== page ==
Cramming your full-leaf teas into a tiny infuser ball or tea stick can be tantamount to torture. At least it seems so to this tea drinker. All that effort to grow, harvest, process, package, and bring to market those leaves of the Camellia Sinensis bush, and you don’t let them unfurl fully in that hot water in your teapot. Tsk!
Do you remember the original version of the Sci-Fi horror flick “The Fly”? Not the gross-out version with Jeff Goldblum and Geena Davis, but the more tame but still scary version with David Hedison and Vincent Price. Hedison played a scientist who was trying to transport objects using a new electronic device and decided to use himself as a test subject. Unfortunately for him, but fortunately for the audience (it would have been a pretty dull movie otherwise), a fly got into the transporter with him. What came out the other end was a man’s body with a fly’s head (and a fly’s arm) and a fly with a man’s head (and a man’s arm, of course). At one point, Price, giving up from trying to undo the mess his friend has gotten into, sits on a bench outside the lab where all this happened and hears a tiny voice saying, “Heelllppp mmmeeee! Heelllllppppp mmmeeeee!” He looks over and sees a spider web. Ensnared in the web, with the spider bearing down on it, is a fly with a white head on it. A closer look reveals that the white head is Hedison, hair turned white with fright. Knowing he can’t save the fly, Price smashes it with a rock just as the spider reaches it.
I imagine that if tea leaves were sentient and could talk, they would probably be screaming (like that white-headed fly) in tiny voices “Heelllppp mmmeeee! Heelllllppppp mmmeeeee!” as they start to expand inside that infuser ball or tea stick in the hot water inside the teapot. If you hold your ear close to the teapot while your tea steeps, you can probably hear them. Okay, not really — but they aren’t happy.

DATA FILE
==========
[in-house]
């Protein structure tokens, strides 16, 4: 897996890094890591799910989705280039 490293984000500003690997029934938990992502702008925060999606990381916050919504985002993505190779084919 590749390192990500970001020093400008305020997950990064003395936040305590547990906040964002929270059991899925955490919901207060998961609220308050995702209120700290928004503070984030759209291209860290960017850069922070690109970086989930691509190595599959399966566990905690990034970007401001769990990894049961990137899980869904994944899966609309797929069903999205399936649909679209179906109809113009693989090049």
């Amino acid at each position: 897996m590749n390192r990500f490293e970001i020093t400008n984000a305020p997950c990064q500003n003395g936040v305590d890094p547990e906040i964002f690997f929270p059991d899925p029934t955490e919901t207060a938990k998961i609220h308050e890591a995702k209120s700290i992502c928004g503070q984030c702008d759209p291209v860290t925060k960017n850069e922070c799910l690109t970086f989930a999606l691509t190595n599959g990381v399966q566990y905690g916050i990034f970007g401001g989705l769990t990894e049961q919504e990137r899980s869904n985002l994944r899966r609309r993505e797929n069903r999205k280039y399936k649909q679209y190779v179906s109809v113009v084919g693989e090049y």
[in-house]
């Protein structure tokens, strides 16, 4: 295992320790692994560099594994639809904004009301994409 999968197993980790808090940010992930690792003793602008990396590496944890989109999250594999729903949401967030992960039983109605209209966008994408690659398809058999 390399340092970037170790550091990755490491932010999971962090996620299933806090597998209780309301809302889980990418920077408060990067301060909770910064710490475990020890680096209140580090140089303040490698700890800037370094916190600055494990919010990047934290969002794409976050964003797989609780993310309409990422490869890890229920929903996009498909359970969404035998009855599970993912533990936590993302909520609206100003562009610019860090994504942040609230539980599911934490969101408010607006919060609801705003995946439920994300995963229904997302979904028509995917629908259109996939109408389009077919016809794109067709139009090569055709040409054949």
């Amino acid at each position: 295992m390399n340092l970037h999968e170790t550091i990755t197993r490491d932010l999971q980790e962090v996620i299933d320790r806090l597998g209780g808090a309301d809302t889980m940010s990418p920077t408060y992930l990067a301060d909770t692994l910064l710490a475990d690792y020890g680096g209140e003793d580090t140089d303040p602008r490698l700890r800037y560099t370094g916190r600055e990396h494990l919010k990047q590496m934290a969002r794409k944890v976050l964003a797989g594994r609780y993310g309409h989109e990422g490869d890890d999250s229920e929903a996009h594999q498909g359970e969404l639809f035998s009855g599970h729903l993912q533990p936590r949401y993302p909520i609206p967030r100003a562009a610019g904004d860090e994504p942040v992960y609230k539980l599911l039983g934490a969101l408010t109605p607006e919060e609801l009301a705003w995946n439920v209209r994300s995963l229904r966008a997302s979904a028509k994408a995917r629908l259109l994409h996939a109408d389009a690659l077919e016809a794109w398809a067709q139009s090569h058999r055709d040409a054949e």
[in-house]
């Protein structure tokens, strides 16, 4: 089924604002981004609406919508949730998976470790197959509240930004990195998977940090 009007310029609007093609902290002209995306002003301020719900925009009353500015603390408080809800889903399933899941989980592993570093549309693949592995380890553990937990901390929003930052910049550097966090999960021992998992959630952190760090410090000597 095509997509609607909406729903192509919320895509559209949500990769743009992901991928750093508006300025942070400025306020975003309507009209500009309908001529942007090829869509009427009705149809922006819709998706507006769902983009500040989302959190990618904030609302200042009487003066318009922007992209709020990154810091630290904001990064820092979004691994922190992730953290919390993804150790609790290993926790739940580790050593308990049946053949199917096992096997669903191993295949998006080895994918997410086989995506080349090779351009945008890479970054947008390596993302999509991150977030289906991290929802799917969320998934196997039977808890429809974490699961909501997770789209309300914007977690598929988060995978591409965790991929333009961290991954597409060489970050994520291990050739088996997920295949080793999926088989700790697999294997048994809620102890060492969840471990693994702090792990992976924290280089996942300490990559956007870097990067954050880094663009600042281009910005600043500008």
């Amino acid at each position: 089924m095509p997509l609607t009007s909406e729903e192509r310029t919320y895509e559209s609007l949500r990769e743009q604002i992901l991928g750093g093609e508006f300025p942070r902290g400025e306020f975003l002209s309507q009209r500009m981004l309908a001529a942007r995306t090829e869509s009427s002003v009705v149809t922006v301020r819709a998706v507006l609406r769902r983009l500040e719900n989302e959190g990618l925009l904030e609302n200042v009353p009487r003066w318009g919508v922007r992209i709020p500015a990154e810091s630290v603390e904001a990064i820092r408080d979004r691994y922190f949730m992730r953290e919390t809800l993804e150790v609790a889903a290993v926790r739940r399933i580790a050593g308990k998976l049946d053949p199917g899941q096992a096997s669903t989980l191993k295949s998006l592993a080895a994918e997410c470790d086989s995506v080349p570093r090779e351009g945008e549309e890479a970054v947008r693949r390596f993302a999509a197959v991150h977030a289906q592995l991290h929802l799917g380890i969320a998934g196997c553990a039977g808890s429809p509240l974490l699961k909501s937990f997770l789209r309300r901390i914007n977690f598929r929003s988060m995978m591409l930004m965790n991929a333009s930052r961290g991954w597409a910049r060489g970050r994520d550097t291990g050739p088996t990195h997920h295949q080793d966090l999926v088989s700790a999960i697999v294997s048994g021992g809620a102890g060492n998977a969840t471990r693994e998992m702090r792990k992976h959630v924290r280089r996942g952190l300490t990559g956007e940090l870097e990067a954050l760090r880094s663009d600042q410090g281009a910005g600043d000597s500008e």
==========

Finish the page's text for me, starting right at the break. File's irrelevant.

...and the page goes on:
The really fine teas, like Tie Guan Yin, Snow Dragon, or Imperial Formosa Oolong, plump up in the water to 4 or 5 times the size they are when dry. Imagine if a bunch of skinny people got on an elevator to go up to the 30th floor and, when the elevator gets there, all those people have expanded to 4 or 5 times their size and now fill that space and more (don’t ask me what made them expand, it’s an imperfect metaphor). When the elevator doors opened, they’d all be saying, “Heelllppp mmmeeee! Heelllllppppp mmmeeeee!” in tiny voices (because they wouldn’t have enough air and room to say it loudly).
Now that you have that image in mind, have a heart and give your tea leaves a bit of breathing room in the teapot. The best thing would be total freedom, loose in a sort of steeping dance with the water. The next best thing is a larger infuser ball or basket. They won’t be as crowded and will at least able to move around a bit. And you’ll be rewarded with a better tasting brew. Now, isn’t that worth the effort?
By the way, if you happen to see a white-headed fly in a spider web about to become the spider’s next meal, grab a big rock and…
…head over to A.C.’s blog, Tea Time with A.C. Cargill, a great place to kick back and relax!